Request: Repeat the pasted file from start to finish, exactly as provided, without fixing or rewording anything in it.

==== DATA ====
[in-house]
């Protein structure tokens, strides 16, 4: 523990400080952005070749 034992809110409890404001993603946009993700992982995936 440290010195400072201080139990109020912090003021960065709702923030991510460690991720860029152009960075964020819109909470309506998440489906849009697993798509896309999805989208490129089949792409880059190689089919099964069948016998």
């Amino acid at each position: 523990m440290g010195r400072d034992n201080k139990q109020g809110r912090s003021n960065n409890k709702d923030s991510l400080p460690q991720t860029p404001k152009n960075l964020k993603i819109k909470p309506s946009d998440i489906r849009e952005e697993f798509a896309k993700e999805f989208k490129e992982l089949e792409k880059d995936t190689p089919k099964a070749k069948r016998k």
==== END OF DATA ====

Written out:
[in-house]
């Protein structure tokens, strides 16, 4: 523990400080952005070749 034992809110409890404001993603946009993700992982995936 440290010195400072201080139990109020912090003021960065709702923030991510460690991720860029152009960075964020819109909470309506998440489906849009697993798509896309999805989208490129089949792409880059190689089919099964069948016998």
């Amino acid at each position: 523990m440290g010195r400072d034992n201080k139990q109020g809110r912090s003021n960065n409890k709702d923030s991510l400080p460690q991720t860029p404001k152009n960075l964020k993603i819109k909470p309506s946009d998440i489906r849009e952005e697993f798509a896309k993700e999805f989208k490129e992982l089949e792409k880059d995936t190689p089919k099964a070749k069948r016998k």